Does remuneration actually work?

Bonuses and high salaries are hot topics. Many blame the financial incentivisation of risk-taking for the recession in Europe, but Aaran Fronda questions whether people are mistaken in their assumption that money brings results

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Numerous studies demonstrate that productivity and performance can be enhanced through methods other than renumeration

The European Banking Authority (EBA) has taken umbrage to British bankers’ allowances, based on what it sees as a blatant disregard for new EU rules on bank bonuses. According to a recent investigation across the 28 EU member states, the regulatory agency has reported that 39 financial institutions, among them Barclays, RBS and HSBC, use so-called ‘role-based’ or ‘market value’ allowances, which they claim to be forms of fixed remuneration. However, after further inspection, and to the frustration of the EBA, it has become clear that in most cases the institutions have used these allowances as a way of circumventing EU regulations, rendering the EU bonus cap ineffective. This is because role-based allowances, while claimed as fixed pay, can be raised or lowered annually and are non-pensionable in nature, so can function like bonuses.

London’s financial services sector is staggering in size. It makes a healthy contribution to the UK’s overall economy and boasts long-standing political ties with the incumbent Conservative government. These ties have seen Chancellor George Osborne launch a legal challenge to both the bonus cap and an EU financial transactions tax. For these reasons, it is equally unsurprising and understandable that UK authorities have opted to back British banks’ use of role-based allowances. The payment strategy used by the banks creates a clever halfway house, acting as neither basic nor bonus pay, and is devised in such a way as to subvert the regulations emanating from Brussels.

Clamping down
Details about the bonus limitations, which are designed to place a constraint on the ratio between variable and fixed pay, are enshrined in law by the EU Capital Requirements Directive IV (CRD IV), and can be found under Article 94(1)(g) of the legislation. In it, a clear distinction is made between fixed and variable rates of pay. In the opinion of the EBA, fixed (more commonly known as basic) salary should be reflective of an individual’s professional experience and responsibilities within the company, as laid out in their job description. Variable pay (bonuses) should be linked to performance or other elements that do not fall within the remit of an employee’s regular workload. It all appears rather self-explanatory, except for the fact that CRD IV stipulates that variable pay “shall not exceed 100 percent of the fixed component of the total remuneration (200 percent with shareholders’ approval)”. This provision forms the primary source of contention for bankers and the financial institutions they work for.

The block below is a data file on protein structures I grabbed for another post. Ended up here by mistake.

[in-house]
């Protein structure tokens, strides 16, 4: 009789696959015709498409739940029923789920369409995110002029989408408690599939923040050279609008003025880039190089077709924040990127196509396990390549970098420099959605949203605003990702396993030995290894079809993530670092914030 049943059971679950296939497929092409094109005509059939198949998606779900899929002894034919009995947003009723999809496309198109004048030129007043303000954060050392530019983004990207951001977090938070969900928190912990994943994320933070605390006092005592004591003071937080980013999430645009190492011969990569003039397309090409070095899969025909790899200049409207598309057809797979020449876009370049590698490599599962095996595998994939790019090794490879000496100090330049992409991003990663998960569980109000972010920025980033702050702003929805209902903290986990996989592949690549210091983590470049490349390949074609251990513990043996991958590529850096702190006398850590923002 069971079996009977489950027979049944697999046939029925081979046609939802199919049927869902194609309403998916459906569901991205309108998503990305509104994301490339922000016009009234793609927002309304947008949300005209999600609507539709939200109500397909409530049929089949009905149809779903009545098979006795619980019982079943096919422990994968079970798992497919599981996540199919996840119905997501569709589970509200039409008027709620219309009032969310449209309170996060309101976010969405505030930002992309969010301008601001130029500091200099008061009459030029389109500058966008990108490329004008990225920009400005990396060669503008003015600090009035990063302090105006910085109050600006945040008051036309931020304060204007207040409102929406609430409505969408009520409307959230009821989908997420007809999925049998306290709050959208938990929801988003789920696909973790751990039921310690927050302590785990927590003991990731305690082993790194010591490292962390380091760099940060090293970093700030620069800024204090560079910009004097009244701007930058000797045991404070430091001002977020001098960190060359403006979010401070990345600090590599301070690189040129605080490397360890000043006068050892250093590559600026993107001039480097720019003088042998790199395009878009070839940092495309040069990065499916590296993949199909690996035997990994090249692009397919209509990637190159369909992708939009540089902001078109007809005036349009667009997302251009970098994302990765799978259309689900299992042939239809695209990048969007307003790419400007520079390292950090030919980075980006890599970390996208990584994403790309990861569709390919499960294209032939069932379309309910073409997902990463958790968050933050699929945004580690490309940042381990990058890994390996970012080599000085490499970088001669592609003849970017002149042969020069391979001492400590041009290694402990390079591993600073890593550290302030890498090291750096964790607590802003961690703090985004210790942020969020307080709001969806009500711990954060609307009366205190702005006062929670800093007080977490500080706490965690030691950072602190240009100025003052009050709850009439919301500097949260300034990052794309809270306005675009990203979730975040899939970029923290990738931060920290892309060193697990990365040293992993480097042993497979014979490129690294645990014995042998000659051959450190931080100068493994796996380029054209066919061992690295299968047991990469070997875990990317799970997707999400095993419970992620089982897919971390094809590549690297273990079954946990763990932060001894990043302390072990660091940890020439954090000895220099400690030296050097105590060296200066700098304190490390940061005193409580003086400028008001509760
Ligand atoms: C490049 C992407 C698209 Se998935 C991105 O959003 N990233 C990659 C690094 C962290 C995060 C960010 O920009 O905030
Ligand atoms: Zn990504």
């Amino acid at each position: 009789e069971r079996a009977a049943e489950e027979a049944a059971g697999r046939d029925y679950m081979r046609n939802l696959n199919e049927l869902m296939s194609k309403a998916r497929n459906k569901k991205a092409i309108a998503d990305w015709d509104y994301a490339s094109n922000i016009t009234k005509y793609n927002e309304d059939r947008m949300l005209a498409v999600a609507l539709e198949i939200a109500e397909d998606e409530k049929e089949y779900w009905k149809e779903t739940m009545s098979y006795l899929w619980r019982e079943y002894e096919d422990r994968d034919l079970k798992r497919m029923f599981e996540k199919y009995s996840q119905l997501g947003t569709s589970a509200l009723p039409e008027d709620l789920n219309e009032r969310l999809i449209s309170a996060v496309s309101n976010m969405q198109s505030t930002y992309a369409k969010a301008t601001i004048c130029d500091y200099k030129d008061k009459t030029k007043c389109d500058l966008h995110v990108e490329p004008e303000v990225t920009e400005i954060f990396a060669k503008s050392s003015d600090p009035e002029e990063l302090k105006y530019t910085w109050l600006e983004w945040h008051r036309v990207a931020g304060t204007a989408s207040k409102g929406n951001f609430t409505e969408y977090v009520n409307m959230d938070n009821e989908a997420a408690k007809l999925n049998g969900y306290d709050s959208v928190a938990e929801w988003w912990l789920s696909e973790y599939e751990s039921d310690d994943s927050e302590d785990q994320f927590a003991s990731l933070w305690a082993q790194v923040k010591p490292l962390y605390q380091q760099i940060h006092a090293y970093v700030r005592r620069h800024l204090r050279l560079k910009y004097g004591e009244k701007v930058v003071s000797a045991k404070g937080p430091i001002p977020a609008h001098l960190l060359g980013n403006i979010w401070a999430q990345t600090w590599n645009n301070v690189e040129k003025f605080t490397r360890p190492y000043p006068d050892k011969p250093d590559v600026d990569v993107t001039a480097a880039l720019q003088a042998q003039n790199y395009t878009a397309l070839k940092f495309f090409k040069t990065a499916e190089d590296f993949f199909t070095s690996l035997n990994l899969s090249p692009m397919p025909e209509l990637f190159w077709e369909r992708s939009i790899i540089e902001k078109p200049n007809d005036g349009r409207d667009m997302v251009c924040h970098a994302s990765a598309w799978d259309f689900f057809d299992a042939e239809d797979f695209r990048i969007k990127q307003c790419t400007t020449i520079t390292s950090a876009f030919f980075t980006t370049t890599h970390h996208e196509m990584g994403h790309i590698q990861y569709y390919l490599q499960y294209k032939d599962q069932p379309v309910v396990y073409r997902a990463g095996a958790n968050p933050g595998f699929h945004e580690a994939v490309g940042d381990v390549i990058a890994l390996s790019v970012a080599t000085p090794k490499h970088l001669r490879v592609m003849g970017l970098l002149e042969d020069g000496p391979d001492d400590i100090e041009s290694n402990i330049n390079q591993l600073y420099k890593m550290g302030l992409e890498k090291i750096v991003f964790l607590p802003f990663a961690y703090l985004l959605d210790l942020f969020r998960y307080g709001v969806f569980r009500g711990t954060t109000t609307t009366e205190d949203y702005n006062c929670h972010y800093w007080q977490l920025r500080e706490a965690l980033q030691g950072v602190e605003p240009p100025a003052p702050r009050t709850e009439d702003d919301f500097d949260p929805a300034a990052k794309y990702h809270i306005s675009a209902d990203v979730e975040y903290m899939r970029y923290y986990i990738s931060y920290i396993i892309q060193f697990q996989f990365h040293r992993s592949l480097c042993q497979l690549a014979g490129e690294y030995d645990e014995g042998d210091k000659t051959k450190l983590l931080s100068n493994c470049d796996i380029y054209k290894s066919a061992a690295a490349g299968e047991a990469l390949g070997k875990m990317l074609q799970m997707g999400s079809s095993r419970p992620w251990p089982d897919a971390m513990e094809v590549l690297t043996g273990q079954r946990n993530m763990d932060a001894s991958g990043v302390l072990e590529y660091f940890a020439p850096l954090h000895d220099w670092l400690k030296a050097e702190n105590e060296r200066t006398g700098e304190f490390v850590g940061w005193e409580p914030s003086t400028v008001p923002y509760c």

Adding to the annoyance of those within the industry, the EBA has stated that, in order for banks to comply with the CRD IV bonus cap, role-based allowances must be “predetermined, transparent to staff, permanent (i.e. maintained over time and tied to specific role and organisational responsibilities), not provide incentives to take risks, and (without prejudice to national law) be non-revocable”. Naturally, the banks’ methods of remuneration fail to meet the mark on every point. Brussels is not pleased about this but, for now at least, it is merely expressing its discontent in the hope that UK authorities will do the dirty work – giving them until December 31 2014 to bring institutions to heel.

In the meantime, the EBA will be revising its guidelines on remuneration policies and practices, which will be finalised at some point in the middle of next year. This will update the existing rules and make role-based allowances officially in breach of EU regulations. Until then, Brussels will continue being frustrated by British banks’ defiance, while financial institutions will have to put their thinking caps on in order to come up with another means of sidestepping the rules in time for next year.

Refusing to accept
Barclays’ position is that the bank, despite the EBA’s opinion, will continue its tradition of paying staff performance-related pay: “Barclays remains committed to paying competitively and paying for performance” stated a spokesperson. And if Brussels has rested its hope on compliance being aided by UK regulators, then it is very sadly mistaken. At the City Banquet in London, one day after the EBA gave its judgment on the matter of curbing the Square Mile’s bonus culture, the Bank of England’s Deputy Governor and Chief Executive of the Prudential Regulation Authority, Andrew Bailey, labelled the EU cap on bankers’ bonuses as bad policy. “Sadly, taking this stance sometimes attracts the criticism of being pro-bonuses”, he added.

Non-monetary motivators

Four studies that prove there are other ways to increase performance and productivity:

Man’s search for meaning: the case of Legos (Ariely, Kamenica, Prelec)
Productivity increases when employees see the fruits of their labour
This study saw participants constructing Lego Bionicles models

The IKEA effect (Norton, Mochon, Ariely)
Employees take more pride in completing the project the more difficult it is